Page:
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Birth Defect Worries Rock Vivus

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Investors are caught off guard by FDA concerns about a potential cleft lip side effect related to new diet drug Qnexa.

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New safety concerns are sending diet-pill maker Vivus' (VVUS) shares lower as investors see another roadblock for the company's experimental drug.

The Food and Drug Administration wants Vivus to provide data analyzing the incidence of cleft lip in children of women treated with topiramate for migraine headaches. Topiramate is one of two older drugs combined to create Vivus' experimental pill Qnexa. The other drug is the stimulant phentermine (also one half of the notorious fen phen diet pill cocktail).

Vivus' stock fell 16% to $8.75 in morning trading Friday. The stock traded above $13 at one point last year at the height of diet pill mania.

The FDA already rejected Vivus' bid to sell Qnexa in October but the company vowed to meet with the agency to address any concerns and resubmit an application for approval. The latest update is a shock to investors who figured Vivus was preparing to get its application refiled soon. Now the company says it must first determine the "feasibility" of analyzing existing databases of information on topiramate and birth defects.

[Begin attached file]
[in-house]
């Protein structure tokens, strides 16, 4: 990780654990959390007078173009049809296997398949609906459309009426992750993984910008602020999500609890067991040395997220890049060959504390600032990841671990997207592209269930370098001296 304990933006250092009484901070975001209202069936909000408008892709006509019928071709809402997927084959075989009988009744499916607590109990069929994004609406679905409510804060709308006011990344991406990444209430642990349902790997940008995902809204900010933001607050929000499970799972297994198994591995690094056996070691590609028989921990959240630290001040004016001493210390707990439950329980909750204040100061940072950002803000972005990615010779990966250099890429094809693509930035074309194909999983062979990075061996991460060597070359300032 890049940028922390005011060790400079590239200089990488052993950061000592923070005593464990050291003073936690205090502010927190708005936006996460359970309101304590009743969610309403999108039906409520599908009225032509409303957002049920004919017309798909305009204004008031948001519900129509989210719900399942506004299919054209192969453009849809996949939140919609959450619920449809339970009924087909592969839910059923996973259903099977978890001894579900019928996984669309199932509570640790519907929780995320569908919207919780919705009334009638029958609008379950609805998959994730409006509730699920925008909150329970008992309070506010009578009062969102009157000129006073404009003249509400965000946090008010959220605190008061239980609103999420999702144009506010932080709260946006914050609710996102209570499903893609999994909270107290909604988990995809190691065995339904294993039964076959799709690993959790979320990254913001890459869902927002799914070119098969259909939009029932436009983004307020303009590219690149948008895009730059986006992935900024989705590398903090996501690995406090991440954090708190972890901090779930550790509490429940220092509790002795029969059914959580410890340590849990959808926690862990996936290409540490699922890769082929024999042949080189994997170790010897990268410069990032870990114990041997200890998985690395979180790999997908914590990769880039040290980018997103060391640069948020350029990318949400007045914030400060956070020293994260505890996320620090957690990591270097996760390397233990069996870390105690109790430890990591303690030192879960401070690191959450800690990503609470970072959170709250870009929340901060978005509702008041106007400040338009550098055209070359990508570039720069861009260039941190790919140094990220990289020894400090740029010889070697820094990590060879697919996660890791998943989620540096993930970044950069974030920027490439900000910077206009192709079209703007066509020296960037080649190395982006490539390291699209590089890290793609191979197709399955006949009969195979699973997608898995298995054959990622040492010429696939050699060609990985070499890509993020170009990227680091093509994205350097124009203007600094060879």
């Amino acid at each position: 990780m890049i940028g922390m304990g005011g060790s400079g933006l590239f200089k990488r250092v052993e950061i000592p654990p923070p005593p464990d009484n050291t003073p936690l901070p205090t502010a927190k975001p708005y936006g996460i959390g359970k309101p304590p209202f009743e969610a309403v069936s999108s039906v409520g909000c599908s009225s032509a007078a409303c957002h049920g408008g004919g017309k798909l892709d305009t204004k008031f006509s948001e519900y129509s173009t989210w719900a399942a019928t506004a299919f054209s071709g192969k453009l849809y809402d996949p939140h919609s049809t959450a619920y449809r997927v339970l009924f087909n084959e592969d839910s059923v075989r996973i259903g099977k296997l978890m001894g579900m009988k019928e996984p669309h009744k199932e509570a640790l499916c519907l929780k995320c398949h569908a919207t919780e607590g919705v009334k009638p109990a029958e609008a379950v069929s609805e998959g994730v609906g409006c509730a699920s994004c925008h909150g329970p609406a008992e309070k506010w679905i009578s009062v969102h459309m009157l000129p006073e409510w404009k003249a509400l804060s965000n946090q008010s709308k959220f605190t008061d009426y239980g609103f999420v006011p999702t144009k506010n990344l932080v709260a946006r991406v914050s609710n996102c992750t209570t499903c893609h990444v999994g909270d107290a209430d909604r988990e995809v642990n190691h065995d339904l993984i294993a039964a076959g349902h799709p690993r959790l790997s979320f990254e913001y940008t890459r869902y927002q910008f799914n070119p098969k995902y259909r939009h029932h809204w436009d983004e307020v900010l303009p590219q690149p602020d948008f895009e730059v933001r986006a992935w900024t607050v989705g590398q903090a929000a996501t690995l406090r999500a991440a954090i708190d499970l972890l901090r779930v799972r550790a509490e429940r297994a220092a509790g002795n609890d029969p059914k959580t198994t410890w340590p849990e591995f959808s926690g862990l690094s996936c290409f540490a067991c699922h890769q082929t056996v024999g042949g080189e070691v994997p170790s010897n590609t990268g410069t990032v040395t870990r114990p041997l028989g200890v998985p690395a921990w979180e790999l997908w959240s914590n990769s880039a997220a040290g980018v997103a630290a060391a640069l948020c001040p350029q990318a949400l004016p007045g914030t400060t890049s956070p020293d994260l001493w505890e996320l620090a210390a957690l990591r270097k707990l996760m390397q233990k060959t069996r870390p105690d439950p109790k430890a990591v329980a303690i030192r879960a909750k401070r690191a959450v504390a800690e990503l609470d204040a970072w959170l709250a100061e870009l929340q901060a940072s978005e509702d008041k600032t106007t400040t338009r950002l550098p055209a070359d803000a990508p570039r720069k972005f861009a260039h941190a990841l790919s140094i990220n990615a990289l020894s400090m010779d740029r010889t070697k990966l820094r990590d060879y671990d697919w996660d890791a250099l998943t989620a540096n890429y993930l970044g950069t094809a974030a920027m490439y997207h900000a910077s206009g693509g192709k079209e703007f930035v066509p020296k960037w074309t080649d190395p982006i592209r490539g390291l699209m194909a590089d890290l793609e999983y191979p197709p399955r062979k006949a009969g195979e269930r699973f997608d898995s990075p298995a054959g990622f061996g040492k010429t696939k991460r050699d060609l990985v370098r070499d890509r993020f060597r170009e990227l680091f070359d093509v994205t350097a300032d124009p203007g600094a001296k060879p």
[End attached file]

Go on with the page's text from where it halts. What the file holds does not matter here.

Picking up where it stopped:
"The timing of the planned resubmission of the Qnexa (application) will be determined after agreement with the FDA is reached on the feasibility assessment," the company said in a statement.

So there's an issue of cost and it brings up yet another safety issue -- the FDA was already concerned about the cardiovascular risk of using Qnexa. Vivus notes that during its initial studies of Qnexa, there were 15 women in the trials who had babies and none of the children had cleft lips. However, that's a very small sample.

"While that is encouraging, the sample size is insufficient to assuage the FDA," Leerink Swann analyst Steve Yoo says. He has a buy rating on the stock.

The FDA's cleft lip concerns appear to be related to two separate published reports out of the UK and North America in the last couple of years that linked the birth defects to topiramate, which also is used to treat seizures.

The setback comes after Vivus executives sounded rather bullish about their ability to resubmit a Qnexa application.

CEO Leland Wilson last month talked about "the continued progress Vivus is making in seeking US approval" and added: "We are confident in the data analyses we have compiled" to address safety concerns.

Diet drugs continue to be highly controversial as previously approved drugs have been linked to serious side effects and even deaths. Abbott Laboratories (ABT) pulled its drug Meridia last year. No new diet drug has been approved in the last decade.

Orexigen Therapeutics (OREX) hopes to be the exception and is awaiting word from the FDA this month to see if it will be able to launch its experimental drug Contrave. Shares of that company fell 1% to $8.91 in morning trading. Arena Pharmaceuticals (ARNA), the other diet-pill maker to be rejected by the FDA last year, fell 1% to $1.95.

One definite plus for Orexigen: A panel of FDA advisers recommended the agency approve the drug and require the company to conduct another safety study after the pill hits the market. Some analysts say the FDA may ask for more safety data before it agrees to approve the drug. A decision is expected by January 31.
No positions in stocks mentioned.
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